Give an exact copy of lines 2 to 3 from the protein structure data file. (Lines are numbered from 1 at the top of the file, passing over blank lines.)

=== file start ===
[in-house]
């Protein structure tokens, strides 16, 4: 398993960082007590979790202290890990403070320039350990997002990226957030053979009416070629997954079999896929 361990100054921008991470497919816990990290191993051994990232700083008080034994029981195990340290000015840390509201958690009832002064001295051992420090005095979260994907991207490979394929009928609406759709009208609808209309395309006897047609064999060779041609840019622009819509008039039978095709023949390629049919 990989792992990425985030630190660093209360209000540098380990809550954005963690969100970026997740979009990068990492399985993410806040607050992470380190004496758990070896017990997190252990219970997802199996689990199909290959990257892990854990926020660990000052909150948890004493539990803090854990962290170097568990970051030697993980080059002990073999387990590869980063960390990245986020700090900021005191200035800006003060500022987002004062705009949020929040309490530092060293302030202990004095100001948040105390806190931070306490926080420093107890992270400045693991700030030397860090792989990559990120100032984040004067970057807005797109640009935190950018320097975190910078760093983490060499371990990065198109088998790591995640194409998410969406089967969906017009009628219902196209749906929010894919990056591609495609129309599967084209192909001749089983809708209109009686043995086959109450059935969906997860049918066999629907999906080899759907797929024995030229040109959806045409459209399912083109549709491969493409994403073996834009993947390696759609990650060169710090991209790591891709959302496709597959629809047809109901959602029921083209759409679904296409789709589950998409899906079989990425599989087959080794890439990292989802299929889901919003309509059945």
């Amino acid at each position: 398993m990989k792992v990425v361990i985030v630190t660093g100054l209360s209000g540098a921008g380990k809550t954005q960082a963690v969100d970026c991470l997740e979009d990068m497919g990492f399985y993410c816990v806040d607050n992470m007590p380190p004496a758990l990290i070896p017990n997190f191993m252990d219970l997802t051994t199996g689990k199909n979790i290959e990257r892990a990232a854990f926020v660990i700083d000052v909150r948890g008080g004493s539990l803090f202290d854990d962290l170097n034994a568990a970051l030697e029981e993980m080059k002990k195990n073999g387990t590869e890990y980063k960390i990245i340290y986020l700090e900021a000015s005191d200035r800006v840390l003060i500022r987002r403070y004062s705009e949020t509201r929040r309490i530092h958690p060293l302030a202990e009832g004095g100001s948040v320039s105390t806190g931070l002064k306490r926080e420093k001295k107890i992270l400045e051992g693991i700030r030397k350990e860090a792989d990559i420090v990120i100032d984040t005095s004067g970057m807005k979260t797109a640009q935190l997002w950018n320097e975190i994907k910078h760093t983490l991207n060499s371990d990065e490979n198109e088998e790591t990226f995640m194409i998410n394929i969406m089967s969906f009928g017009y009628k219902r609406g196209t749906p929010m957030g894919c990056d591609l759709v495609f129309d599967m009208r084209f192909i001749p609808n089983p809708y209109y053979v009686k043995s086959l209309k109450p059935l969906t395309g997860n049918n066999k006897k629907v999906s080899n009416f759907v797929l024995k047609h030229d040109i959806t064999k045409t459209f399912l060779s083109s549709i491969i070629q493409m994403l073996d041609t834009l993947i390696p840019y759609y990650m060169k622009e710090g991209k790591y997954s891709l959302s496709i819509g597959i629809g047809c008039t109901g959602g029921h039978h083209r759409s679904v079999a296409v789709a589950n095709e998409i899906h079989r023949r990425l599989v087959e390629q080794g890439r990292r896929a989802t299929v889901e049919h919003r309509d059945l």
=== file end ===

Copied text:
């Protein structure tokens, strides 16, 4: 398993960082007590979790202290890990403070320039350990997002990226957030053979009416070629997954079999896929 361990100054921008991470497919816990990290191993051994990232700083008080034994029981195990340290000015840390509201958690009832002064001295051992420090005095979260994907991207490979394929009928609406759709009208609808209309395309006897047609064999060779041609840019622009819509008039039978095709023949390629049919 990989792992990425985030630190660093209360209000540098380990809550954005963690969100970026997740979009990068990492399985993410806040607050992470380190004496758990070896017990997190252990219970997802199996689990199909290959990257892990854990926020660990000052909150948890004493539990803090854990962290170097568990970051030697993980080059002990073999387990590869980063960390990245986020700090900021005191200035800006003060500022987002004062705009949020929040309490530092060293302030202990004095100001948040105390806190931070306490926080420093107890992270400045693991700030030397860090792989990559990120100032984040004067970057807005797109640009935190950018320097975190910078760093983490060499371990990065198109088998790591995640194409998410969406089967969906017009009628219902196209749906929010894919990056591609495609129309599967084209192909001749089983809708209109009686043995086959109450059935969906997860049918066999629907999906080899759907797929024995030229040109959806045409459209399912083109549709491969493409994403073996834009993947390696759609990650060169710090991209790591891709959302496709597959629809047809109901959602029921083209759409679904296409789709589950998409899906079989990425599989087959080794890439990292989802299929889901919003309509059945």
């Amino acid at each position: 398993m990989k792992v990425v361990i985030v630190t660093g100054l209360s209000g540098a921008g380990k809550t954005q960082a963690v969100d970026c991470l997740e979009d990068m497919g990492f399985y993410c816990v806040d607050n992470m007590p380190p004496a758990l990290i070896p017990n997190f191993m252990d219970l997802t051994t199996g689990k199909n979790i290959e990257r892990a990232a854990f926020v660990i700083d000052v909150r948890g008080g004493s539990l803090f202290d854990d962290l170097n034994a568990a970051l030697e029981e993980m080059k002990k195990n073999g387990t590869e890990y980063k960390i990245i340290y986020l700090e900021a000015s005191d200035r800006v840390l003060i500022r987002r403070y004062s705009e949020t509201r929040r309490i530092h958690p060293l302030a202990e009832g004095g100001s948040v320039s105390t806190g931070l002064k306490r926080e420093k001295k107890i992270l400045e051992g693991i700030r030397k350990e860090a792989d990559i420090v990120i100032d984040t005095s004067g970057m807005k979260t797109a640009q935190l997002w950018n320097e975190i994907k910078h760093t983490l991207n060499s371990d990065e490979n198109e088998e790591t990226f995640m194409i998410n394929i969406m089967s969906f009928g017009y009628k219902r609406g196209t749906p929010m957030g894919c990056d591609l759709v495609f129309d599967m009208r084209f192909i001749p609808n089983p809708y209109y053979v009686k043995s086959l209309k109450p059935l969906t395309g997860n049918n066999k006897k629907v999906s080899n009416f759907v797929l024995k047609h030229d040109i959806t064999k045409t459209f399912l060779s083109s549709i491969i070629q493409m994403l073996d041609t834009l993947i390696p840019y759609y990650m060169k622009e710090g991209k790591y997954s891709l959302s496709i819509g597959i629809g047809c008039t109901g959602g029921h039978h083209r759409s679904v079999a296409v789709a589950n095709e998409i899906h079989r023949r990425l599989v087959e390629q080794g890439r990292r896929a989802t299929v889901e049919h919003r309509d059945l």